The balance of power in the U.S. Senate could hinge on Georgia, forcing the state into the national political spotlight.
Political analysts tell Channel 2’s Lori Geary the race will not be just about Democrat Michelle Nunn and Republican David Perdue, it will also be about who voters want to control the Senate.
The race is also expected to bring a lot of attention and a lot of money into Georgia.
“The distractions that the Democrats are going to throw at this debate are going to come fast and furious,” Perdue told Geary.
“I think the difference is we are going to be a citizen based and a citizen run campaign,” Nunn said about the campaign.
Georgia voters won't be the only ones getting to know the candidates.
“This race could decide which party controls the U.S. Senate,” said Channel 2 political analyst Merle Black.
Black says for that reason, Georgia's U.S. Senate seat that's now up for grabs because of a retiring Saxby Chambliss, is front and center in the political world.
He describes it as a seat the Democrats really need to pick up and Republicans can't afford to lose.
The GOP needs a net gain of six to control the Senate.
“If Republicans picked up six elsewhere and lost Georgia or lost Kentucky, then Democrats will retain control of the Senate. So I think a lot of the advertising here will be which party do you want in control of the U.S. Senate?” Black said.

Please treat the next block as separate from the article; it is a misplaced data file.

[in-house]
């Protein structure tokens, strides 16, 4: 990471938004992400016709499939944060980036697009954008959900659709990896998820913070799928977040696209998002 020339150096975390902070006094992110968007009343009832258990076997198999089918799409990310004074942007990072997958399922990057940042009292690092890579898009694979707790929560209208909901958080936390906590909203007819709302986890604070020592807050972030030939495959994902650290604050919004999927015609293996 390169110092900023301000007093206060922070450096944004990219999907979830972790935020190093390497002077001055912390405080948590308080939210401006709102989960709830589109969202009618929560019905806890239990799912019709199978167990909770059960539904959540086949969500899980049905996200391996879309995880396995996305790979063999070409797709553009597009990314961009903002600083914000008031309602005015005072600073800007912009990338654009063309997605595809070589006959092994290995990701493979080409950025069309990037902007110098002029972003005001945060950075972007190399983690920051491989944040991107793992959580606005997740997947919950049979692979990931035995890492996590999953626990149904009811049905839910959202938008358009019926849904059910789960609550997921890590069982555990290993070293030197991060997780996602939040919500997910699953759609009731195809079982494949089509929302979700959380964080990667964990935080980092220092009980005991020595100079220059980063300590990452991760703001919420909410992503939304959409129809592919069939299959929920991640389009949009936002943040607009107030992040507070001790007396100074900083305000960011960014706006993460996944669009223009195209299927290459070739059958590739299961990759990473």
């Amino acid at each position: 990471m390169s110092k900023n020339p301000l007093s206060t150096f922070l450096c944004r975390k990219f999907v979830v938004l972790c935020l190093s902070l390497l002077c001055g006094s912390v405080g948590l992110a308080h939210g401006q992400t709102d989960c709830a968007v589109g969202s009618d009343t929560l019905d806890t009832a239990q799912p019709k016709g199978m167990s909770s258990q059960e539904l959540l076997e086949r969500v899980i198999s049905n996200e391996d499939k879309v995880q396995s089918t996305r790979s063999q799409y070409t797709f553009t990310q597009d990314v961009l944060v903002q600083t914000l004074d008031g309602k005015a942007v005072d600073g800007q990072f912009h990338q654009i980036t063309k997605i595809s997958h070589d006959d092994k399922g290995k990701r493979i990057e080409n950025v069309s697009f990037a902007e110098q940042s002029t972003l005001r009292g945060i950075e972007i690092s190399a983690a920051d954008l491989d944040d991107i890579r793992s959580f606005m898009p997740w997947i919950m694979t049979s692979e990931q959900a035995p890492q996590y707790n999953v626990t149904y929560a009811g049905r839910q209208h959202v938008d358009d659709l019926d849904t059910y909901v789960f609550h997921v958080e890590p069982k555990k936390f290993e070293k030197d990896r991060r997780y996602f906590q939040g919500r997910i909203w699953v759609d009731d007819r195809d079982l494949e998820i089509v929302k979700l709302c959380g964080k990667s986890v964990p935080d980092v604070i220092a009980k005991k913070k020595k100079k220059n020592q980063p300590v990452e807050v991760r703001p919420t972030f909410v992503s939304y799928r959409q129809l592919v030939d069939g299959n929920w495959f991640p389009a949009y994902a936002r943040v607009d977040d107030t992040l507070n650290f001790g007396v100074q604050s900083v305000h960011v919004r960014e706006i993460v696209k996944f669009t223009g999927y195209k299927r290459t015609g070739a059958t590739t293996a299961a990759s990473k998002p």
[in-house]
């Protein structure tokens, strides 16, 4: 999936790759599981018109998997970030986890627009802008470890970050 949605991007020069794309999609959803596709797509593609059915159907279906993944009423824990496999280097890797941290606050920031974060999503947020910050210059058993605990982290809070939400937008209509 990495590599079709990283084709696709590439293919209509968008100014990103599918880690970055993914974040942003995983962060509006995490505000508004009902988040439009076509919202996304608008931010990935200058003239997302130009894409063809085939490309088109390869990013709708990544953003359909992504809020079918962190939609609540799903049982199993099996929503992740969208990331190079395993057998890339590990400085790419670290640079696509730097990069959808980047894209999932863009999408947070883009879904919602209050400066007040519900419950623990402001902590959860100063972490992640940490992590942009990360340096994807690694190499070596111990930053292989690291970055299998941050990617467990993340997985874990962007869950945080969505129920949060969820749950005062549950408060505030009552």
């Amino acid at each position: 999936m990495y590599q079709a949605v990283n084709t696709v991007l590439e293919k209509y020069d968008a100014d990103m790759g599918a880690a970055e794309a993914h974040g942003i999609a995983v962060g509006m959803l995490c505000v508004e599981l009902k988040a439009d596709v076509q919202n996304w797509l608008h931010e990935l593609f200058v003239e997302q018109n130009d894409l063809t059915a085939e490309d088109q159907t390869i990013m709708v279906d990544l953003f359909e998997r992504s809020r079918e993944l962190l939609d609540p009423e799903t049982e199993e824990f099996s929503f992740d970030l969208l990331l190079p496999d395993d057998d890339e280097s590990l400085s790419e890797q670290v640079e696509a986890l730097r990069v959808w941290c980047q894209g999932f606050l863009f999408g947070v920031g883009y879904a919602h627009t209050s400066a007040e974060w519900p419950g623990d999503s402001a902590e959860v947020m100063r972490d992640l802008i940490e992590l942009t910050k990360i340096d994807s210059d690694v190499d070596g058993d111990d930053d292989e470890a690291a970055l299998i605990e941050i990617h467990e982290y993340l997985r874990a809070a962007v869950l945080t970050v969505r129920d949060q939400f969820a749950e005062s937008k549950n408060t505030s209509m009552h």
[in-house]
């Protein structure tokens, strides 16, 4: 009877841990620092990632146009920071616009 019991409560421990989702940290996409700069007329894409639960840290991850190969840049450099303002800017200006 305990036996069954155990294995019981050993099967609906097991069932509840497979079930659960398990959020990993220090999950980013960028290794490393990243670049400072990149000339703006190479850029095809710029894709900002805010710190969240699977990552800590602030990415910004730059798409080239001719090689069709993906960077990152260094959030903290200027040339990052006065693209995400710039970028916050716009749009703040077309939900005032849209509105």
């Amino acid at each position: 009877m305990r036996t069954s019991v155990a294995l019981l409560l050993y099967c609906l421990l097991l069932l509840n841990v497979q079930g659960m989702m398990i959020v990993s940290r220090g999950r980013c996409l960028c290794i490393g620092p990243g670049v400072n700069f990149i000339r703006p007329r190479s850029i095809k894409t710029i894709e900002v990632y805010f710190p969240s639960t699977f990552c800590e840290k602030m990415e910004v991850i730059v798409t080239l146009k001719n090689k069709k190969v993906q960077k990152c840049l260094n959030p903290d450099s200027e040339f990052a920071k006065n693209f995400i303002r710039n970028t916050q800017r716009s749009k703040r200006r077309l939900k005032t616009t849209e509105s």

Already, we've seen that is Perdue's strategy, who says a vote for Nunn is a vote for the national Democratic agenda.
“We can't give Harry Reid one more vote in the U.S. Senate,” Perdue said.
“I think I’ve already demonstrated that I’m going to be an independent voice for Georgia,” Nunn said.
Black says it could easily turn out to be the most expensive political match-up ever in Georgia.
“I can't give a figure on it, but it's going to be a lot of money. Millions and millions of dollars. It's not going to be just the money raised from Georgia, but outside across the country.
There is a Libertarian in this race, Amanda Swafford, who could force a run-off.
Because of the change in the federal election calendar here in Georgia, the race wouldn't be decided until Jan. 6
That happened in 2008, when incumbent Saxby Chambliss went into a runoff with Democrat Jim Martin.
Georgia Senate race could force state into political spotlight
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